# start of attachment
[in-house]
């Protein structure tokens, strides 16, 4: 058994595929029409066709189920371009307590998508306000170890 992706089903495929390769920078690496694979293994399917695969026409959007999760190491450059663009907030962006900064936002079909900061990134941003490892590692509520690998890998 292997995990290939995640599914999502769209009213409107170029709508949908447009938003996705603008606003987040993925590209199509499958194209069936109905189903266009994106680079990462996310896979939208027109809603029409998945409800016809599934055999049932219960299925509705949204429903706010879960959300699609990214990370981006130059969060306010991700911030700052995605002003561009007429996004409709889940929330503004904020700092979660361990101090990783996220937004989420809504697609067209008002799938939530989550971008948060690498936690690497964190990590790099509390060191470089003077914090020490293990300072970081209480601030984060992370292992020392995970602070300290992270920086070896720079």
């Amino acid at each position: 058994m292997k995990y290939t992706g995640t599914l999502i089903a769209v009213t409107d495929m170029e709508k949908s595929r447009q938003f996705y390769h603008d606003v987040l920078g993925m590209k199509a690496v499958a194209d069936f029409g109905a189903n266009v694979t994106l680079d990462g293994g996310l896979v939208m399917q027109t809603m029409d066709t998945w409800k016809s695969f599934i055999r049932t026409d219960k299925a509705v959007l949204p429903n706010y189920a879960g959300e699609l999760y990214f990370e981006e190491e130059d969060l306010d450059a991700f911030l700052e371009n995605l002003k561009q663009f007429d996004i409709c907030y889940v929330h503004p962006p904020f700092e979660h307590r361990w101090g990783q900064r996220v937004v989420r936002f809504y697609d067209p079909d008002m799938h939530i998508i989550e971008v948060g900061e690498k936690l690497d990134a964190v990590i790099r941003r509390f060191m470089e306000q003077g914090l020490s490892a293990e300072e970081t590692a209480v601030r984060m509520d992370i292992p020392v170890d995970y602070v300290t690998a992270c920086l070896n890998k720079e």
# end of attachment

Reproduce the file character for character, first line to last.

[in-house]
């Protein structure tokens, strides 16, 4: 058994595929029409066709189920371009307590998508306000170890 992706089903495929390769920078690496694979293994399917695969026409959007999760190491450059663009907030962006900064936002079909900061990134941003490892590692509520690998890998 292997995990290939995640599914999502769209009213409107170029709508949908447009938003996705603008606003987040993925590209199509499958194209069936109905189903266009994106680079990462996310896979939208027109809603029409998945409800016809599934055999049932219960299925509705949204429903706010879960959300699609990214990370981006130059969060306010991700911030700052995605002003561009007429996004409709889940929330503004904020700092979660361990101090990783996220937004989420809504697609067209008002799938939530989550971008948060690498936690690497964190990590790099509390060191470089003077914090020490293990300072970081209480601030984060992370292992020392995970602070300290992270920086070896720079």
């Amino acid at each position: 058994m292997k995990y290939t992706g995640t599914l999502i089903a769209v009213t409107d495929m170029e709508k949908s595929r447009q938003f996705y390769h603008d606003v987040l920078g993925m590209k199509a690496v499958a194209d069936f029409g109905a189903n266009v694979t994106l680079d990462g293994g996310l896979v939208m399917q027109t809603m029409d066709t998945w409800k016809s695969f599934i055999r049932t026409d219960k299925a509705v959007l949204p429903n706010y189920a879960g959300e699609l999760y990214f990370e981006e190491e130059d969060l306010d450059a991700f911030l700052e371009n995605l002003k561009q663009f007429d996004i409709c907030y889940v929330h503004p962006p904020f700092e979660h307590r361990w101090g990783q900064r996220v937004v989420r936002f809504y697609d067209p079909d008002m799938h939530i998508i989550e971008v948060g900061e690498k936690l690497d990134a964190v990590i790099r941003r509390f060191m470089e306000q003077g914090l020490s490892a293990e300072e970081t590692a209480v601030r984060m509520d992370i292992p020392v170890d995970y602070v300290t690998a992270c920086l070896n890998k720079e």